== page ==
The clock is ticking on President Obama’s health care reform plan, and not necessarily in his favor. The political inertia in this session of Congress regarding any health care reform bill is evident and bipartisan.
Surprisingly, however, there has appeared a strong push for health care reform from the faith community. Several Christian groups have stepped forward to aggressively lobby members of Congress to enact health care legislation this year.
The coalition that has come together around this issue is quite diverse. It includes Jim Wallis’ Sojourner’s community, an evangelical group; Catholics in Alliance for the Common Good; Faith in Public Life, a think tank based in Washington; and the People Improving Communities National Network, an alliance of over 1,000 congregations.
This is no small thing. There is much in the health care debate to cause concern among people of faith. From government-run health care to the fear of governmentsubsidized abortions, there are several hot-button issues that have the potential to divide people of faith over this matter.
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The single notion that seems to be holding the coalition together is the consensus belief that health care is a moral issue. For instance, consider this statement from a brochure produced by the coalition, titled “Guide to Health Care Reform Debate”:
"The Bible does not outline specific public policies around the provision of health care, but it does make clear that protecting the health of each human being is a profoundly important personal and communal responsibility for people of faith. Physical healing was a part of the salvation Jesus brought. Healing represents a sign of the breaking of God’s reign into the present reality." This is new territory for some of the congregations involved in the push for health care reform, and concerns have been raised about church and state relationships.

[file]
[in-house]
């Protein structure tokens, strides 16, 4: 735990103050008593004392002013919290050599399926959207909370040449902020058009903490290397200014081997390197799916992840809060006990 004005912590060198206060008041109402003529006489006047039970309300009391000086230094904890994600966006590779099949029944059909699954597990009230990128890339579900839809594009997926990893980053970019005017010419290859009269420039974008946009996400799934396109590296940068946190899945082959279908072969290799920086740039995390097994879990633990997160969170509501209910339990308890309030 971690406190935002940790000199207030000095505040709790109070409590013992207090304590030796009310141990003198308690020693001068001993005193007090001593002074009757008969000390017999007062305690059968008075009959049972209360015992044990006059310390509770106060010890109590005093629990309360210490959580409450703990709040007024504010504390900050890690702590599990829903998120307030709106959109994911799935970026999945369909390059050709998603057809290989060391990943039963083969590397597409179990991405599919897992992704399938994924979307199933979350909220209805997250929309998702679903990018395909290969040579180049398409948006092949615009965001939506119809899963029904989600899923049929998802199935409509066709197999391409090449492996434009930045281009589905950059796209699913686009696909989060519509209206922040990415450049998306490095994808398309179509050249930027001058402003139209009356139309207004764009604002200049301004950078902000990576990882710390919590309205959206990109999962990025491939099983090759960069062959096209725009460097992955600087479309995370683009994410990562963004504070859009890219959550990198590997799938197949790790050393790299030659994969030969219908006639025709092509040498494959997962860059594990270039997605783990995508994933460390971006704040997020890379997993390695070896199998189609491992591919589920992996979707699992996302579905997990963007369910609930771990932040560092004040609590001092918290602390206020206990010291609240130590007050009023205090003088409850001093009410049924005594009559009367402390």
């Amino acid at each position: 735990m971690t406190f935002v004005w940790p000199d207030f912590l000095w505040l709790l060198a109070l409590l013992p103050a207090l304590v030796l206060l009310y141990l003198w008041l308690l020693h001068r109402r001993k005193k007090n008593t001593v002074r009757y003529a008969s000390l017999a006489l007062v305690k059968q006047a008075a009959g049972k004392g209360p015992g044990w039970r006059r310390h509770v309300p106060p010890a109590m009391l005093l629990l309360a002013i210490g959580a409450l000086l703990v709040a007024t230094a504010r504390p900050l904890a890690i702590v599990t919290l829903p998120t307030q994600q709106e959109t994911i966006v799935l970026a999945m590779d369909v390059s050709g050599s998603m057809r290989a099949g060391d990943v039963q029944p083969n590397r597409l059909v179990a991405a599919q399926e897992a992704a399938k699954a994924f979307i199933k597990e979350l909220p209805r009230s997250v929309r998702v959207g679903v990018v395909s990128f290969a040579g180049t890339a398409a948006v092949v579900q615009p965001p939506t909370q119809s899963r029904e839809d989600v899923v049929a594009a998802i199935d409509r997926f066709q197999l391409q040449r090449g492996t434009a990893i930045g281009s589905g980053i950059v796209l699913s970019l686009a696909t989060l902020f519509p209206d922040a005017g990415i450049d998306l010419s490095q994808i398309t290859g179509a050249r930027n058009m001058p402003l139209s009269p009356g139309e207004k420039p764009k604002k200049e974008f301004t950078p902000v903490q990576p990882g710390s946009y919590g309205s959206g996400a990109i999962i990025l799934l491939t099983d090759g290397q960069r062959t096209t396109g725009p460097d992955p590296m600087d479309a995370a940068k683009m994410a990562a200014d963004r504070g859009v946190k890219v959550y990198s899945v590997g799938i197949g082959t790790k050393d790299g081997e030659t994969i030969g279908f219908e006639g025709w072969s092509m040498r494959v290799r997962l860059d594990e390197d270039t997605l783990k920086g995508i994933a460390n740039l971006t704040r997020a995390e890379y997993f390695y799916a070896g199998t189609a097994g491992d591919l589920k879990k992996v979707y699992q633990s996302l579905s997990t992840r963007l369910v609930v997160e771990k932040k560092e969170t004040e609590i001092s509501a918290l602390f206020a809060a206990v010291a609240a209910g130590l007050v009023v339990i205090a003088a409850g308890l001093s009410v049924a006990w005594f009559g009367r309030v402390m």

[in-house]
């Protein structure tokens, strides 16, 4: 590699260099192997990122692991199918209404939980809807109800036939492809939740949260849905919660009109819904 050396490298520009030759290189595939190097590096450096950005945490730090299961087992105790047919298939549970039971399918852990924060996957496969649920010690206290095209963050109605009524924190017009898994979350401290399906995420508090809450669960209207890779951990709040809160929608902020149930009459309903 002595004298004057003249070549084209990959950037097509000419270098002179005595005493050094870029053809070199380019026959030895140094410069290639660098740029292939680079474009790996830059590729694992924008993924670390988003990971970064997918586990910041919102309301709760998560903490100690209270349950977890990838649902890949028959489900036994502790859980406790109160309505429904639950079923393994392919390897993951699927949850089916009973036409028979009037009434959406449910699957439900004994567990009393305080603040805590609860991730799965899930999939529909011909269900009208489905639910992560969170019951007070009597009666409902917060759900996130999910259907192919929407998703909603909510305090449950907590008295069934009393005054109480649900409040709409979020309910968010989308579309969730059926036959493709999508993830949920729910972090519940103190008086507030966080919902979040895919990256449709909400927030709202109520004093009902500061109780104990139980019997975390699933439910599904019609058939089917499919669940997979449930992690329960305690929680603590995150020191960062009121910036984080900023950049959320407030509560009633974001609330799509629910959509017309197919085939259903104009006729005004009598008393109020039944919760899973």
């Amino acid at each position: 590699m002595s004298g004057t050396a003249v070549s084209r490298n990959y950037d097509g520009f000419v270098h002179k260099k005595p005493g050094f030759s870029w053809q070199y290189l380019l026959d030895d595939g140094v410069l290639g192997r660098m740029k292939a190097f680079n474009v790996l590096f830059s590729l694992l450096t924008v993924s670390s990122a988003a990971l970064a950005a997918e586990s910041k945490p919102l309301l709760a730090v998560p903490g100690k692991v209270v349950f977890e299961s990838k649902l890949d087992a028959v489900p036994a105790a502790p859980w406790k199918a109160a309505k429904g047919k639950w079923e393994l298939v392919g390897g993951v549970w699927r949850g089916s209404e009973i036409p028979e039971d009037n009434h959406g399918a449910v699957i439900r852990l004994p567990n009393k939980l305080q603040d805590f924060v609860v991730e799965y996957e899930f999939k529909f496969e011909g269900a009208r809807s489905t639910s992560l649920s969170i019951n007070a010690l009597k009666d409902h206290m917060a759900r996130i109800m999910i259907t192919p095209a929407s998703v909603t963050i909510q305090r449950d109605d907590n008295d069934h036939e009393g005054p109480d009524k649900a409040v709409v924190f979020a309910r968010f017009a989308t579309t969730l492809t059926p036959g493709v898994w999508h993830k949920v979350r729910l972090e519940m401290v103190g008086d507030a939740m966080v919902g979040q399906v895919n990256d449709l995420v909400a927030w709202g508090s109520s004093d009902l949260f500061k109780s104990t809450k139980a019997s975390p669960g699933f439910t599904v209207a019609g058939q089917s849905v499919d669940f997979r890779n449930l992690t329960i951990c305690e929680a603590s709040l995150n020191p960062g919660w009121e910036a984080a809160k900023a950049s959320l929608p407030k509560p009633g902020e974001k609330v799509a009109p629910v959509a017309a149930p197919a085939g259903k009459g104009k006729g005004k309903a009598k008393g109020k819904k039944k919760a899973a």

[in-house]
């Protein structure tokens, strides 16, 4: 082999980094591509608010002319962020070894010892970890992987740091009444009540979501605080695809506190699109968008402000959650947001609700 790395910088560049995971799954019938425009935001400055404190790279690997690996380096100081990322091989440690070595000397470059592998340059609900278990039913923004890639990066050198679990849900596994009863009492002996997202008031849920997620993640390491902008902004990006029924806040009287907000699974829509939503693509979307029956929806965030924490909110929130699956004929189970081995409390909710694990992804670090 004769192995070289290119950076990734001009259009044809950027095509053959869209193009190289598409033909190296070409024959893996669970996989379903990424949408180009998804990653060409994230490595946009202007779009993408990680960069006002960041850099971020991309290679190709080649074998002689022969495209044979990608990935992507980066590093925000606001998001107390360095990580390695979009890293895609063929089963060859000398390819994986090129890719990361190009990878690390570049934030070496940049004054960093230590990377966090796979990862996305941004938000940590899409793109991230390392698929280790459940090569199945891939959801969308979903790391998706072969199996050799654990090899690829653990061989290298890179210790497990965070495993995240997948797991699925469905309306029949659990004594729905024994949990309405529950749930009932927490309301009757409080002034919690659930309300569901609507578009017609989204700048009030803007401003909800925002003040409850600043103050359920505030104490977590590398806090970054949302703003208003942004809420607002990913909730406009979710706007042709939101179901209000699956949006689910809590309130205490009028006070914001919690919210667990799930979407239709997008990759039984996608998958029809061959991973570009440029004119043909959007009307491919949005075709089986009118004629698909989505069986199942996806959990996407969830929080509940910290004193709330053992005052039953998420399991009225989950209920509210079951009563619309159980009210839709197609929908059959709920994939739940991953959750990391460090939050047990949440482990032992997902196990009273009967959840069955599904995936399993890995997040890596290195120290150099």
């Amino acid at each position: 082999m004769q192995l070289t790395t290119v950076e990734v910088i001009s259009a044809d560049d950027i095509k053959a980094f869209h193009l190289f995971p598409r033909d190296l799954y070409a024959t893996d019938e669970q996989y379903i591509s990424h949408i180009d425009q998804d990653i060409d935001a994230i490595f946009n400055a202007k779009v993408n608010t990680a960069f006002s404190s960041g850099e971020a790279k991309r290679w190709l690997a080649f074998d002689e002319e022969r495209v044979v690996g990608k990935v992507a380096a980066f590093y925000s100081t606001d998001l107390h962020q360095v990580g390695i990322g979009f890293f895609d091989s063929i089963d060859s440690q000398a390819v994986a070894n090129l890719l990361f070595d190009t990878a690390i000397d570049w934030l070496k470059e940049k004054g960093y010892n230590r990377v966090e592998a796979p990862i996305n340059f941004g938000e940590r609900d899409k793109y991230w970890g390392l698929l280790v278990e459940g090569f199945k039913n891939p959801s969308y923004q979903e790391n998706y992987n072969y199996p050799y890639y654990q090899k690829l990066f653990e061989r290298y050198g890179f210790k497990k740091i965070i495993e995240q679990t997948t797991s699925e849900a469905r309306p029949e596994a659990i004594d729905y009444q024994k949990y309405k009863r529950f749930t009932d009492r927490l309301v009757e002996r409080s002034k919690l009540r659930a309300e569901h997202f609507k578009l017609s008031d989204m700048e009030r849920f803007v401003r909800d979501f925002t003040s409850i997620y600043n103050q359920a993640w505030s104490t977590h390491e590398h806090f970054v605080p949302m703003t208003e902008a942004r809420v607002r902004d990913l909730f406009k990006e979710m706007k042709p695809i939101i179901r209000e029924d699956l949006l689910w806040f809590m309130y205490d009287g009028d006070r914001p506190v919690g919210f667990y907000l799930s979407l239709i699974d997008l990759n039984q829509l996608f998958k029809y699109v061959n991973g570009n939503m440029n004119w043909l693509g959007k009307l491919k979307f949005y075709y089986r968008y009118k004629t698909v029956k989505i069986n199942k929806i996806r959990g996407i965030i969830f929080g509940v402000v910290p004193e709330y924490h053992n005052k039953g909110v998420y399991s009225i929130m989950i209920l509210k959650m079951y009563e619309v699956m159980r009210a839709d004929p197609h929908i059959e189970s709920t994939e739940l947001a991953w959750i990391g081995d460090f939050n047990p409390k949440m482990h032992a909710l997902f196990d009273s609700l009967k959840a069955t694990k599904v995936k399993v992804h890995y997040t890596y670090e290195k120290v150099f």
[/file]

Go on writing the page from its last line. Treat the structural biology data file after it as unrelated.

When does faith advocacy cross the line separating church and state? The rule of thumb is that when faith concerns also have a secular purpose, there is no conflict. Being an advocate for the poor or for people who have no health insurance is not a purely religious matter.
The question does remain, however, whether or not health care is a legitimate moral concern.
Writing in USA Today last week, lawyer and minister Oliver Thomas made a passionate case that health care is not only a moral concern, but a moral imperative.
"Perhaps the truest thing I can say about the God of the Bible is that he is for the poor. Not just a little. God appears to be for the poor in a way that he is for no other. Because a disproportionately high number of the uninsured are low-income, knowledge of this simple fact is critical to our views on health care reform.'
Thomas goes on to cite numerous examples from the Scriptures that illustrate God's special concern for the poor and needy. He concludes with an example from the teaching of Jesus.
“One of Jesus' most famous parables," Thomas writes, "is about health care." A Samaritan happens upon a seriously wounded man lying by the side of the road. The Samaritan attends to the man, dresses his wounds and pays a substantial sum for his care and recovery.
For Jesus to answer the question "Who is my neighbor?" with a story about a man in need of health care becomes a compelling argument that health care is a moral imperative.
You may recall that at the end of the story Jesus told his audience, “go and do likewise.”